1 Samuel

Antony F. Campbell

1 Samuel
1 Samuel

Book Details

Series: Forms of the Old Testament Literature
Categories: 1/2 Samuel
Tags: TechnicalSpecial Study

Book Information

1 Samuel is Volume VII of The Forms of the Old Testament Literature, a series that aims to present a form-critical analysis of every book and each unit in the Hebrew Bible. Fundamentally exegetical, the FOTL volumes examine the structure, genre, setting, and intention of the biblical literature in question. They also study the history behind the form-critical discussion of the material, attempt to bring consistency to the terminology for the genres and formulas of the biblical literature, and expose the exegetical process so as to enable students and pastors to engage in their own analysis and interpretation of the Old Testament texts. Antony Campbell’s valuable form-critical analysis of 1 Samuel highlights both the literary development of the text itself and its meanings for its audience. A skilled student of the Hebrew scriptures and their ancient context, Campbell shows modern readers the process of editing and reworking that shaped 1 Samuel’s final form. As Campbell’s study reveals, the tensions and contradictions that exist in the present text reflect a massive change in the way of life of ancient Israel. Samuel, the first prophet, here emerges to preside over the rise of Saul, Israel’s first king, to be the agent of Saul’s rejection, and to anoint David as Israel’s next king and the first established head of a royal dynasty. The book of 1 Samuel captures the work of God within this interplay of sociopolitical forces, and Campbell fruitfully explores the text both as a repository of traditions of great significance for Israel and as a paradigm of Israel’s use of narrative for theological expression.

Pages: 350 pages
Publisher: Eerdmans
Published: 2003
ISBN-10: 0802860796
ISBN-13: 9780802860798


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4.71428571428571 out of 5 based on 7 user ratings
Princeton Seminary January 5, 2018 5 5
Campbell is sensitive to issues of the book’s development without losing sight of the fact that this text is a part of the Jewish-Christian canon.
Princeton Seminary January 5, 2018 5 5
Campbell is sensitive to issues of the book’s development without losing sight of the fact that this text is a part of the Jewish-Christian canon. Normally, the Old Testament Library is a good theological series
Princeton Seminary January 5, 2018 5 5
Form-critical analysis that attempts to identify the genre, setting, and literary features of the narratives. [Full Review]
Denver Seminary Journal June 16, 2008 4 5
Form-critical analysis that attempts to identify the genre, setting, and literary features of the narratives. [Full Review]
In the preface to this first of two form-critical commentaries on the books of Samuel, Campbell wrestles with what he calls process and product readings of books such as Samuel, methods otherwise called diachronic and synchronic. He notes that today we do not necessarily seek the right interpretation but one that is adequate and responsible. In the commentary itself the author promises to deal with larger units of sense or story and to interpret substantially the text as it now exists. The final chapter summarizes what the author (sometimes assisted by Mark OBrien) has published elsewhere about diachronic issues dealing with 1 and 2 Samuel: the Ark Narrative, the so-called Prophetic Record, the editions of the Deuteronomistic History, and the like. The only surprises for me here are his denial of the existence of a precanonical composition called the History of Davids Rise and his sense that the concern of the Ark Narrative is foreign to Christian theology, since Christianity allegedly is free from any concern about God abandoning his people. [Full Review]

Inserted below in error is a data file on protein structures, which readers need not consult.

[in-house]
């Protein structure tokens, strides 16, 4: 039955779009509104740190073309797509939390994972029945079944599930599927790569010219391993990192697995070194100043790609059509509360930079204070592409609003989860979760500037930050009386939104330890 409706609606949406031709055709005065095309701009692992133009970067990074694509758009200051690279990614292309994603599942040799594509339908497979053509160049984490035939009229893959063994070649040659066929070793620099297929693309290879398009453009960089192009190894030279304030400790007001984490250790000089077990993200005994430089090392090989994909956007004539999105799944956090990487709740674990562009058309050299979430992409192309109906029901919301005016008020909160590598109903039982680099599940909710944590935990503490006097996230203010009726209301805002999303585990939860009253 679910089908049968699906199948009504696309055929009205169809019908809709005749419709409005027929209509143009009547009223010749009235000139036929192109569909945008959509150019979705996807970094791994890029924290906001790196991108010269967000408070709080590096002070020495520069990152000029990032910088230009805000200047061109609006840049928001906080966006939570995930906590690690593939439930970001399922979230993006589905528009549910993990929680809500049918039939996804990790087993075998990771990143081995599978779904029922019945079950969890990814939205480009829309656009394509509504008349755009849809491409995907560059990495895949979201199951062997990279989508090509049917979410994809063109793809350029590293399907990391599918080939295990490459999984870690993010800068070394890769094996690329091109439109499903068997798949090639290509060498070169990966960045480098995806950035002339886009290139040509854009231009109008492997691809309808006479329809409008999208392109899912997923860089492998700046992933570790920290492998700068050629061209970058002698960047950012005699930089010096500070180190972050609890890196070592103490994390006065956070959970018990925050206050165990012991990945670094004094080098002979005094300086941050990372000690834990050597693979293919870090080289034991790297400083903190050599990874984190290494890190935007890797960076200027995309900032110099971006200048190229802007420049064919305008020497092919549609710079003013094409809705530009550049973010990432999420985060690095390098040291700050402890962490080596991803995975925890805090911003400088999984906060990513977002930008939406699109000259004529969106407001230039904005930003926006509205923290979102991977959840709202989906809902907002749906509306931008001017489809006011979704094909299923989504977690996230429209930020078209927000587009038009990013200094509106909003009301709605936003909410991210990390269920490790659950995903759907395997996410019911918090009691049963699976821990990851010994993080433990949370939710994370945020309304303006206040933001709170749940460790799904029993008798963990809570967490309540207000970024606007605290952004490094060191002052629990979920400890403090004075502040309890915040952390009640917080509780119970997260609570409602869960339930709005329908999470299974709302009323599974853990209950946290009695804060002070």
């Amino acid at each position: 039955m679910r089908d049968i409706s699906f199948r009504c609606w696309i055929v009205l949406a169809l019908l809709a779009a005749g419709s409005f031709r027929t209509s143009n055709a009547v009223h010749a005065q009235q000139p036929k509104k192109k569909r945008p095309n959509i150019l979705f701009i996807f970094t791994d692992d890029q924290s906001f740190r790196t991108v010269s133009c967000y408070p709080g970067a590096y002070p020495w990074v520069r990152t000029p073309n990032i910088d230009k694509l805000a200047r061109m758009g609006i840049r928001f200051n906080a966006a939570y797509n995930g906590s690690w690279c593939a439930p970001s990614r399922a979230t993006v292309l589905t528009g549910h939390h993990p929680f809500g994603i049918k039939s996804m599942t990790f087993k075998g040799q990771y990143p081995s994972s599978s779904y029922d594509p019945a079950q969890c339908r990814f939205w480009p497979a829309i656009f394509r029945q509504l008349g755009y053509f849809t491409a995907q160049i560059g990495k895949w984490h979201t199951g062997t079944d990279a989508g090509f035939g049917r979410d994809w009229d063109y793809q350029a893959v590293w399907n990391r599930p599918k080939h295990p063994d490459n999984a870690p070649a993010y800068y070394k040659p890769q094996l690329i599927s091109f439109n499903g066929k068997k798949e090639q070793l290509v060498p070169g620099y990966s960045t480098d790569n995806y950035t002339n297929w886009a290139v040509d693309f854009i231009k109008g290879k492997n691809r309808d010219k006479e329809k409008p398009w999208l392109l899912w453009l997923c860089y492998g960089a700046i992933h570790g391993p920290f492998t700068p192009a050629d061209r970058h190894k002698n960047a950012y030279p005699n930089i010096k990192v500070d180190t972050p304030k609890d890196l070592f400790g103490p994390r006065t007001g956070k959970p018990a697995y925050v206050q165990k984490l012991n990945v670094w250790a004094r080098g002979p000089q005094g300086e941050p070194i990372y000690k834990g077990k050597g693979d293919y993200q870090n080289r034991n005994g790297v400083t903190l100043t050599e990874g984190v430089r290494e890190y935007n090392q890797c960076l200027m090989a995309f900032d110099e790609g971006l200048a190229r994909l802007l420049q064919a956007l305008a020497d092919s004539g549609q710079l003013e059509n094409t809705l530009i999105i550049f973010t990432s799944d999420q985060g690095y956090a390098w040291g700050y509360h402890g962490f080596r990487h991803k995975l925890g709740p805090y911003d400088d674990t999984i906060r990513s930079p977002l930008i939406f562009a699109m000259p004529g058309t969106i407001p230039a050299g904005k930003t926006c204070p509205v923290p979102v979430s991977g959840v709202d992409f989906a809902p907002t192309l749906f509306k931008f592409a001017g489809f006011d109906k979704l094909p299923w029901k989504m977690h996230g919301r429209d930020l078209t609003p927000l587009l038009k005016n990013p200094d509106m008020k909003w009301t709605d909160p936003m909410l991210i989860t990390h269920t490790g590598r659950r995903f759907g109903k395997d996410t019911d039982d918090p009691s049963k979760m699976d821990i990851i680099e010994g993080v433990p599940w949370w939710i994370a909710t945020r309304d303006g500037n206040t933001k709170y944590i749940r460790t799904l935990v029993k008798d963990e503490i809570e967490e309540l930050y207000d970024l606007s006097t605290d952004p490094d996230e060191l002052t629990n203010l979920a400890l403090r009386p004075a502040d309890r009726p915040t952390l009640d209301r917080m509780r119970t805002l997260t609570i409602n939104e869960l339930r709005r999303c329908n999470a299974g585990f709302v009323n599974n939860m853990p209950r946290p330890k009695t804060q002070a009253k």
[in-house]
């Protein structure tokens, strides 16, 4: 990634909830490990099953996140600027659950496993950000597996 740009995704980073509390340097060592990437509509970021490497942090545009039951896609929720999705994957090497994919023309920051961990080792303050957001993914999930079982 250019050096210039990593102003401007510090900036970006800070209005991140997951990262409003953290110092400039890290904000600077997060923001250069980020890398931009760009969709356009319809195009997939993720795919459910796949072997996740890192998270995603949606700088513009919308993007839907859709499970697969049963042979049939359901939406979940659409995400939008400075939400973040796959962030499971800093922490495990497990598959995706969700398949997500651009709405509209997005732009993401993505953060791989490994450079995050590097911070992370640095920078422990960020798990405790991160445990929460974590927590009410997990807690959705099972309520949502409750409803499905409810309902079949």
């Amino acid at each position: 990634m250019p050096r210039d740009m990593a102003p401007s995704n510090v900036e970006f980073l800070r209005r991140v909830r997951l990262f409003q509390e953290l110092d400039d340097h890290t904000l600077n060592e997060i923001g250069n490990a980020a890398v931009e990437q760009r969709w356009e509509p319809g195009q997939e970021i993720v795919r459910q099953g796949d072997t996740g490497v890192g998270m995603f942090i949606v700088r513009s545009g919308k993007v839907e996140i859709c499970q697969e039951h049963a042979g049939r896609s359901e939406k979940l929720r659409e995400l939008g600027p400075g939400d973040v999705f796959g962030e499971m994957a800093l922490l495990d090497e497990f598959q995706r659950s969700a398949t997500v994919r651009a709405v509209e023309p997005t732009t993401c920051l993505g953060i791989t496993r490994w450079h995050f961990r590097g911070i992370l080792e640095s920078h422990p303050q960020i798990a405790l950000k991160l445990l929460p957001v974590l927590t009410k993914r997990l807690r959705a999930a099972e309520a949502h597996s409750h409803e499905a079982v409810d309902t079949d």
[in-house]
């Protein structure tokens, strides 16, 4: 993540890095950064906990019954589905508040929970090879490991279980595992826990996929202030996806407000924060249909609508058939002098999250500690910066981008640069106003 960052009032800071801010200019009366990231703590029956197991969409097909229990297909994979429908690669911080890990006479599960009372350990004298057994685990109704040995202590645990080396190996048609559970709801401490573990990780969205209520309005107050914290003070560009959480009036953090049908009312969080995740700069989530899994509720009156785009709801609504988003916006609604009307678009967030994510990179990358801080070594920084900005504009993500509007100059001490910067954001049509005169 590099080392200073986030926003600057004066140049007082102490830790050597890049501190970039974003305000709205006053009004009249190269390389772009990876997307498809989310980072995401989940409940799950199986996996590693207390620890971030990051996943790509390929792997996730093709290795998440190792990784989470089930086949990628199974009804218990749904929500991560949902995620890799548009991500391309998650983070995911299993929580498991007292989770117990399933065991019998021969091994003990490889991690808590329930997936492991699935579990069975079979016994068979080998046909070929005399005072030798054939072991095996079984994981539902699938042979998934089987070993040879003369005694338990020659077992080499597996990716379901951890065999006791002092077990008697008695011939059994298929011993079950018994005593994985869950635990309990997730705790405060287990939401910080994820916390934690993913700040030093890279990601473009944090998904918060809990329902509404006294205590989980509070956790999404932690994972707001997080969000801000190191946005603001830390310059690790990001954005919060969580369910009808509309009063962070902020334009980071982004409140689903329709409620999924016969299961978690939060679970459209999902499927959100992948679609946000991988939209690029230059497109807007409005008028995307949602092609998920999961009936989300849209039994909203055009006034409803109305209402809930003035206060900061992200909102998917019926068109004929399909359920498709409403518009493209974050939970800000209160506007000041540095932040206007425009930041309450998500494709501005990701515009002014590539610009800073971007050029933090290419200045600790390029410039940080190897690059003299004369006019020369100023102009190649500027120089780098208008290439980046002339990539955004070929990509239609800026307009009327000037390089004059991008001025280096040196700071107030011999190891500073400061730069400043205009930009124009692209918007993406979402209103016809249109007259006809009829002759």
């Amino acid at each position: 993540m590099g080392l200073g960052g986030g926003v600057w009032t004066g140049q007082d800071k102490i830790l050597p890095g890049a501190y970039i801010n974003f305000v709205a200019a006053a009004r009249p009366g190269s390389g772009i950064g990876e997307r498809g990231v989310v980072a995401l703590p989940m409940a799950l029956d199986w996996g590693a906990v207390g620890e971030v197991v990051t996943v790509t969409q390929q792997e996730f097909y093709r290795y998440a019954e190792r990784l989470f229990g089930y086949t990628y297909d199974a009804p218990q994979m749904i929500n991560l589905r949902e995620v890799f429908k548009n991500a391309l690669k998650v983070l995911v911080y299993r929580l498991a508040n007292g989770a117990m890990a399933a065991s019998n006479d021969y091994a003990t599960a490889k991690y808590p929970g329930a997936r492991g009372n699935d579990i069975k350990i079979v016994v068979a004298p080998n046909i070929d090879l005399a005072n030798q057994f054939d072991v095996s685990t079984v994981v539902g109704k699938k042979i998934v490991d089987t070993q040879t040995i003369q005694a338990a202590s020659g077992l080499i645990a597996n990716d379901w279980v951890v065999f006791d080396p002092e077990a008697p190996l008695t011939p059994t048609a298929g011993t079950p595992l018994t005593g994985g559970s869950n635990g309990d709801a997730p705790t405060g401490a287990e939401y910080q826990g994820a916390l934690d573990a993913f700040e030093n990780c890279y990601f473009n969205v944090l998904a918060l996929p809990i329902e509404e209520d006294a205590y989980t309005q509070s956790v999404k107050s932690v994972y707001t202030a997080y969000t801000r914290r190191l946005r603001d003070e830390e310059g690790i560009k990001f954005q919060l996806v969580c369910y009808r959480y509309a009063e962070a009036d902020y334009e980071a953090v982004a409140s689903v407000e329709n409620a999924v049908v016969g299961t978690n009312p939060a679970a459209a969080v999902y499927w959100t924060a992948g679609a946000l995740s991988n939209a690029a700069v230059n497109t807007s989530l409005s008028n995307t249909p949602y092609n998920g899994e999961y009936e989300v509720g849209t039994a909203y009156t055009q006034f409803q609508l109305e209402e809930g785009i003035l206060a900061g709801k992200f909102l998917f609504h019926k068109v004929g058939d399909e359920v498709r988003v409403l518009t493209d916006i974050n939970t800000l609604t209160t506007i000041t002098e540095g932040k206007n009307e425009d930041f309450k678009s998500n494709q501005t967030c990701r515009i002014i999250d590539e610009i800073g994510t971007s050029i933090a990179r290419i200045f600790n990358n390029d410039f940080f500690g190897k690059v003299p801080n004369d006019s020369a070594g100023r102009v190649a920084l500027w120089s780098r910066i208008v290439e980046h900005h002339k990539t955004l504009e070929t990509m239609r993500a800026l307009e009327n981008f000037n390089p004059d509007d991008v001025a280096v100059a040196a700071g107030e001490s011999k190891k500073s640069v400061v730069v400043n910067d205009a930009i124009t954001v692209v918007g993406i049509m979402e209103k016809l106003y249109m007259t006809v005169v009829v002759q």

The stories of 1 Samuel, full of intrigue and violence and genuine piety, have provoked and stymied readers for centuries. Todays publishing bonanza centering on David and the evolution of the Deuteronomistic History and its constituent parts has only accentuated that fascination. Campbells ne w commentary, a welcome development of the authors co-written work Unfolding the Deuteronomistic History, deservedly takes its place in the long line of works by authors bearing names as Driver, Wellhausen, McCarter, Stoebe, and Brueggemann. Following the format of the Forms of the Old Testament Literature series, this volume opens with a chapter on The Overall Shape of 1-2 Samuel, concludes with an analytical chapter on Diachronic Dimension: From Past Texts to Present Texts exploring the stages of the book leading to its final state within the Deuteronomistic History and beyond, and in the middle includes eight chapters, each addressing the major units of the book. An Introduction offering ba sic orientations to form criticism and the content of 1-2 Samuel guides both novice and scholarly readers in the volumes use. A succinct, helpful glossary of thirty-two genres concludes the work. [Full Review]

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